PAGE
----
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AFL-CIO Seeks to Stop Implementation of NLRB Blocking Charge, Other Rule Changes

The AFL-CIO has sued the National Labor Relations Board (NLRB) to stop implementation of changes to NLRB representation case procedures involving its blocking charge policy, the voluntary recognition bar doctrine, and its rule regarding National Labor Relations Act (NLRA) Section 9(a) recognition in the construction industry. American Federation of Labor and Congress of Industrial Organizations v. National Labor Relations Board, 20-CV-01909.

The final rule was to be effective on May 30, 2020, but the NLRB changed it to July 31, 2020, due to “the ongoing national emergency caused by the coronavirus…”

The lawsuit seeks a declaration that the Final Rule violated the Administrative Procedures Act (APA), and therefore, it should be vacated and set aside.

Blocking Charge Policy

The majority of the lawsuit contains allegations against the blocking charge rule change.

A “blocking charge” is an unfair labor practice (ULP) charge alleging unlawful conduct, which, if true, might interfere with employees’ ability to make a free and uncoerced choice of representative.

Currently, if a “blocking charge” is filed by the union that filed the representation petition, the NLRB will suspend processing of the petition. Then, the election or its results can be delayed for months or years.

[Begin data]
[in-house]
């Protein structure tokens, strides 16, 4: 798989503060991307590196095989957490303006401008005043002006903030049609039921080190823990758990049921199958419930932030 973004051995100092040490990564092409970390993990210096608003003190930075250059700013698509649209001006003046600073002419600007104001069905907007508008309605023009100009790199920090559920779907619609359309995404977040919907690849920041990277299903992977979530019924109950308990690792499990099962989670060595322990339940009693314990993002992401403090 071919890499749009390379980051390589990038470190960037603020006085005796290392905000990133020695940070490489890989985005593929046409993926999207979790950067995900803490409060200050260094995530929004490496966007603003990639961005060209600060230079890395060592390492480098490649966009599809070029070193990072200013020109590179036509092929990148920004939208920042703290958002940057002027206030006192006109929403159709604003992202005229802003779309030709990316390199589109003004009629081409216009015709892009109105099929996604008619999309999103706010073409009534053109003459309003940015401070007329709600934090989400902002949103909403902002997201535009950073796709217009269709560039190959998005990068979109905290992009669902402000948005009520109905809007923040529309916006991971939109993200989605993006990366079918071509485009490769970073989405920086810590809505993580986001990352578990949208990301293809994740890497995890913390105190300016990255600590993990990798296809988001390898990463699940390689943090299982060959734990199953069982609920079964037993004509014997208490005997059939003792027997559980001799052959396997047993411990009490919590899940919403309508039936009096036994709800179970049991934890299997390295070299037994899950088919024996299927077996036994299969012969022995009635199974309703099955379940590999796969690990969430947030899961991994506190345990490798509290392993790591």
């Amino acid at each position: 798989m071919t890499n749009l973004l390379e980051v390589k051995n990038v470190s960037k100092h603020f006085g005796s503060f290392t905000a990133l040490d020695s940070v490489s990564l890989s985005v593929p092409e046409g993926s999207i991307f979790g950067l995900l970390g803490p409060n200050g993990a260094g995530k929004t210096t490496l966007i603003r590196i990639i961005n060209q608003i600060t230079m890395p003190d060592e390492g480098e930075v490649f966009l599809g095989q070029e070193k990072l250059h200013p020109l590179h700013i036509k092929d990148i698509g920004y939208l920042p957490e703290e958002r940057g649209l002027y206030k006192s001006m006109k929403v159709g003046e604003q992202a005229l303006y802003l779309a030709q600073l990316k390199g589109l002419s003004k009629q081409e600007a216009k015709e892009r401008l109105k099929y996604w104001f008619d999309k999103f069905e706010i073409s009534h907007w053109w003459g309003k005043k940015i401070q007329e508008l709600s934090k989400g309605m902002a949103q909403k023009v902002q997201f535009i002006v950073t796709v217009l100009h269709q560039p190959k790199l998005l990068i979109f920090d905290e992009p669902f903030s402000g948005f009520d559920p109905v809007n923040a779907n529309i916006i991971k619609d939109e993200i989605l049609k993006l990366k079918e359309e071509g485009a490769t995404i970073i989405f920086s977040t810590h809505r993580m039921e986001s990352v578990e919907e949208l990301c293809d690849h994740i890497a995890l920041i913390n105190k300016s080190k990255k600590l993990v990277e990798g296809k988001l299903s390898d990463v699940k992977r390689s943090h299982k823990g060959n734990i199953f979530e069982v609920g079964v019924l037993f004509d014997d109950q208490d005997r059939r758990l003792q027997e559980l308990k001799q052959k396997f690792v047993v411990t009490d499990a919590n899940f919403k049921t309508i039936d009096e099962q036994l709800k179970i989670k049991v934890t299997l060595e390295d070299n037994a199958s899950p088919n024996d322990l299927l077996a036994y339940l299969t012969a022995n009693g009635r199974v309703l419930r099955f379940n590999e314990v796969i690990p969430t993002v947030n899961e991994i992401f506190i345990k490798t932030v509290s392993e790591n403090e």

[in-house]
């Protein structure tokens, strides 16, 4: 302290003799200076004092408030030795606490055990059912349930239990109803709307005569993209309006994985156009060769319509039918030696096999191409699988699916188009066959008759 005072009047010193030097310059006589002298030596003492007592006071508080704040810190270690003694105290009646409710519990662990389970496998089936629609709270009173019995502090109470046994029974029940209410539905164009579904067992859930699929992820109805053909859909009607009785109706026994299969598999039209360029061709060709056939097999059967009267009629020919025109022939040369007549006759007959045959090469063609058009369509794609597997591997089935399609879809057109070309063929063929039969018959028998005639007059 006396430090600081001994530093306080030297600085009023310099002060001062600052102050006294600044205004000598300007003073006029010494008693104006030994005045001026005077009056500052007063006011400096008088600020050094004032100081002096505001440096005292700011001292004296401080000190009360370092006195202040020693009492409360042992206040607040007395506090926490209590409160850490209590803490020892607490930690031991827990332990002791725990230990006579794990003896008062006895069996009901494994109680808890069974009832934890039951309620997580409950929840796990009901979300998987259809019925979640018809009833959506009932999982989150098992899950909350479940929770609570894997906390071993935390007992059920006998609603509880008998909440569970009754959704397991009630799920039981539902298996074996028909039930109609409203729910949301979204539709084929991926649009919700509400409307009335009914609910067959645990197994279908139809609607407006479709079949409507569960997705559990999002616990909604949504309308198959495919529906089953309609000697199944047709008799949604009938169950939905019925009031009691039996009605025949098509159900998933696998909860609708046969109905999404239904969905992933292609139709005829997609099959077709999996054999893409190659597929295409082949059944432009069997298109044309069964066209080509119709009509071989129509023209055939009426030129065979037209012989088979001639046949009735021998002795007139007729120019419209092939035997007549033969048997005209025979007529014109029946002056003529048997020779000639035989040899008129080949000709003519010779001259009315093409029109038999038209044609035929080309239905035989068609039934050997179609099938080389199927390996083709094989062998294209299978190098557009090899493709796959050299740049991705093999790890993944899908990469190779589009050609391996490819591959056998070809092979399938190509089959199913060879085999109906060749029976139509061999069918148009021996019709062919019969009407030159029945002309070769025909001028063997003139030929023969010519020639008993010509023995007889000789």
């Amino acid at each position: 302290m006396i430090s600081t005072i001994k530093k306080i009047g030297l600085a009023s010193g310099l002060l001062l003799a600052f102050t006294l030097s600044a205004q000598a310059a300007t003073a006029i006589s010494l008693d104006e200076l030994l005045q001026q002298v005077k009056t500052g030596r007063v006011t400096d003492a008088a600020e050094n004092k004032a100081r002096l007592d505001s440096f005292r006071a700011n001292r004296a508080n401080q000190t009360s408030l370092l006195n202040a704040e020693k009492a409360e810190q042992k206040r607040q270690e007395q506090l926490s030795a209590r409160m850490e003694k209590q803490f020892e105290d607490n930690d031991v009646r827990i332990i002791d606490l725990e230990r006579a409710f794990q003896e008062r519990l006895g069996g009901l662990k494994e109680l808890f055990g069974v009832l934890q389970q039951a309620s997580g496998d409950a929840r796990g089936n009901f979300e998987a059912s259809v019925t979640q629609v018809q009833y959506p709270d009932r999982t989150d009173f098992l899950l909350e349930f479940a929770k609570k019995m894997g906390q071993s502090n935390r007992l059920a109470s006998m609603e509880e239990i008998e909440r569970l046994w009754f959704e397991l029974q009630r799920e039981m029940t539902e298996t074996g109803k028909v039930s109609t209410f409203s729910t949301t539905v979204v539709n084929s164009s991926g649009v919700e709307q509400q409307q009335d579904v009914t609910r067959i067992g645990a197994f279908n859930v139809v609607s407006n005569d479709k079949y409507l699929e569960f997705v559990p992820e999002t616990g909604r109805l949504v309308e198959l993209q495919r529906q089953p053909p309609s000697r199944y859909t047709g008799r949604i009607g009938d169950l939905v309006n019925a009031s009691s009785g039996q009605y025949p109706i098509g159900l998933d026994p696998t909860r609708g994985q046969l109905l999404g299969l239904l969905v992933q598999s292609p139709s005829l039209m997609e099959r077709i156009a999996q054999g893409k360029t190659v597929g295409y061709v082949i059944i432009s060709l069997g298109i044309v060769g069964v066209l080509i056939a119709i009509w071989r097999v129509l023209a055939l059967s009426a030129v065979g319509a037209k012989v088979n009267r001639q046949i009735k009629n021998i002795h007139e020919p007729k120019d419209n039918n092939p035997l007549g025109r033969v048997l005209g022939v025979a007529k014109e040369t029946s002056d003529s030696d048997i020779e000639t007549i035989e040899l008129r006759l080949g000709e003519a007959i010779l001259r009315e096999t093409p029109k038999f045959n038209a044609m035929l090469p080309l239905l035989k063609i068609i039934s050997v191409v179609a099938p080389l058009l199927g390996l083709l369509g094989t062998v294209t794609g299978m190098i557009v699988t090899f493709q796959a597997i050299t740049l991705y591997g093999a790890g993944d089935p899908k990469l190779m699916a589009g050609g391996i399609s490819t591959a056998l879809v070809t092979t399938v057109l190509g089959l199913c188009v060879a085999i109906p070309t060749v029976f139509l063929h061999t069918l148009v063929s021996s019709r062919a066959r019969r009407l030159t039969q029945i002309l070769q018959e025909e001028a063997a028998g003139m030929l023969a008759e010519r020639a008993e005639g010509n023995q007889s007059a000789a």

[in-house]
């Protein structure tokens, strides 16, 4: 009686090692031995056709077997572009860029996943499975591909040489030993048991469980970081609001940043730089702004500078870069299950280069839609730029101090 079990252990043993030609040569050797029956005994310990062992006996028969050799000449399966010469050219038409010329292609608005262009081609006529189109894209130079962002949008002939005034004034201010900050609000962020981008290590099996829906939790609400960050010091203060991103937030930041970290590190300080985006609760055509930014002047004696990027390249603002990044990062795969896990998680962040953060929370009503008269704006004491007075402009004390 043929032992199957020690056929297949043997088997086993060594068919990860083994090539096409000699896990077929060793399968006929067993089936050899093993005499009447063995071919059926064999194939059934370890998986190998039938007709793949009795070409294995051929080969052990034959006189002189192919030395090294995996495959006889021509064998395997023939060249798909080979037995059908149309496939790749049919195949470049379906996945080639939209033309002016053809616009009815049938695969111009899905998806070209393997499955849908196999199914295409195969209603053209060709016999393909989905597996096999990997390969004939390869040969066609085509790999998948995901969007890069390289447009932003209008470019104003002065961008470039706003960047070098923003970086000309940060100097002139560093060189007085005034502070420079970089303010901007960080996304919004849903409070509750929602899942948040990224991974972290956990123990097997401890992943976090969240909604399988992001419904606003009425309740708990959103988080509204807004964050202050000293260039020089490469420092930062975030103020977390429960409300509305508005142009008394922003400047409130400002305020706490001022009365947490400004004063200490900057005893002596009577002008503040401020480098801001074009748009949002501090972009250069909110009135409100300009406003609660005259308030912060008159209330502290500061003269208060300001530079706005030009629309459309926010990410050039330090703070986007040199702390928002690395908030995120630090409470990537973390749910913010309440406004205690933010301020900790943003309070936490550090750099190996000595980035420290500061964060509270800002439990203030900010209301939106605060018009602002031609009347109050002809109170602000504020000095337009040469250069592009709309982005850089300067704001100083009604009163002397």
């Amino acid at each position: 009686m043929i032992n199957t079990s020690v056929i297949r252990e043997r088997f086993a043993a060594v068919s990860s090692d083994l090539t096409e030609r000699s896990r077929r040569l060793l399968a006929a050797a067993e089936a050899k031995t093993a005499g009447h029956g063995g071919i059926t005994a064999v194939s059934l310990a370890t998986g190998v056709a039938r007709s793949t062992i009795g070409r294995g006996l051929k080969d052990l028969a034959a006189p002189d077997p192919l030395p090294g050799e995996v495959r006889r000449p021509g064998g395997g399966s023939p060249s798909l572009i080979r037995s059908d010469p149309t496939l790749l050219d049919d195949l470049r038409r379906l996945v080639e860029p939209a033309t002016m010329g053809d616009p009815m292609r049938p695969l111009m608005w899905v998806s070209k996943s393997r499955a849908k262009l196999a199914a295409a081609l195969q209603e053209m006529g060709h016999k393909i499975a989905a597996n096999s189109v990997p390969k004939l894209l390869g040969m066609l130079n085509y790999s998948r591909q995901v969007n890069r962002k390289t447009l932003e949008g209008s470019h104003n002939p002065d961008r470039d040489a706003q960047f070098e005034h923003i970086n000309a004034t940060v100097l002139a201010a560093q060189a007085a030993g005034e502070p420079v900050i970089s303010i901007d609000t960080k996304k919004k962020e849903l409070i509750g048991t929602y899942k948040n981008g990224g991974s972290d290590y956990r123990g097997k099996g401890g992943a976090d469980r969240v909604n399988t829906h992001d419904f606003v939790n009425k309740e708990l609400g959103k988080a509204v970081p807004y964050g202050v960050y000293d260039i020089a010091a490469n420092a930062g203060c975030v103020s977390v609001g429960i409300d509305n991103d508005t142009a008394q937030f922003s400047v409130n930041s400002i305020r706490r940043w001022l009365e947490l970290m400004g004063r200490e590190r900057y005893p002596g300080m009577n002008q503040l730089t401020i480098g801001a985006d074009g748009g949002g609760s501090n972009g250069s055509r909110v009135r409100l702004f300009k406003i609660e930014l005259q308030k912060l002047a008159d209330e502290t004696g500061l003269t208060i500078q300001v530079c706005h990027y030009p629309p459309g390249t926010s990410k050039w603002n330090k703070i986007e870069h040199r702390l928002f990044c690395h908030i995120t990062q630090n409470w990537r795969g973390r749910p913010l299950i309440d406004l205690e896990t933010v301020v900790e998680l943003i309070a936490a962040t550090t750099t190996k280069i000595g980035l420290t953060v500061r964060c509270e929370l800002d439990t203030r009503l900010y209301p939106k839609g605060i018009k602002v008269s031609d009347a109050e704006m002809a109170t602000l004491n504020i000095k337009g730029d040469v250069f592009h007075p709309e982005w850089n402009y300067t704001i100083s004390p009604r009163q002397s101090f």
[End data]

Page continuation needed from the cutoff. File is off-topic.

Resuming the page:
Refining its blocking charge policy, the NLRB noted, among other criticisms, “the potential for abuse and manipulation of that policy by incumbent unions seeking to avoid a challenge to their representative status.” The NLRB agreed with comments received on the proposed rule “that the blocking-charge policy impedes, rather than protects, employee free choice.”

Therefore, it will implement a “vote-and-impound” procedure. Petitions will continue to be processed, and elections held as scheduled. If the ULP charge is not resolved before the election, the ballots would be cast, but will be impounded until the ULP charge is resolved or withdrawn, or until 60 days pass without a ULP complaint issuing. (In general, a ULP complaint will issue when a determination is made, after the ULP charge is investigated, that there is reasonable cause to believe the ULP charge allegations.)

The union alleges, among other things, that the data upon which the NLRB based its proposed blocking charge rule contained errors and that the NLRB made some erroneous factual statements in support of the proposed rule. The union also claims that, in the Final Rule’s preamble, the NLRB admitted it had made some errors, but it did not correct them. The union also alleges the Final Rule contains revisions that were not in the proposed rule, a violation of the APA.

Voluntary Recognition Bar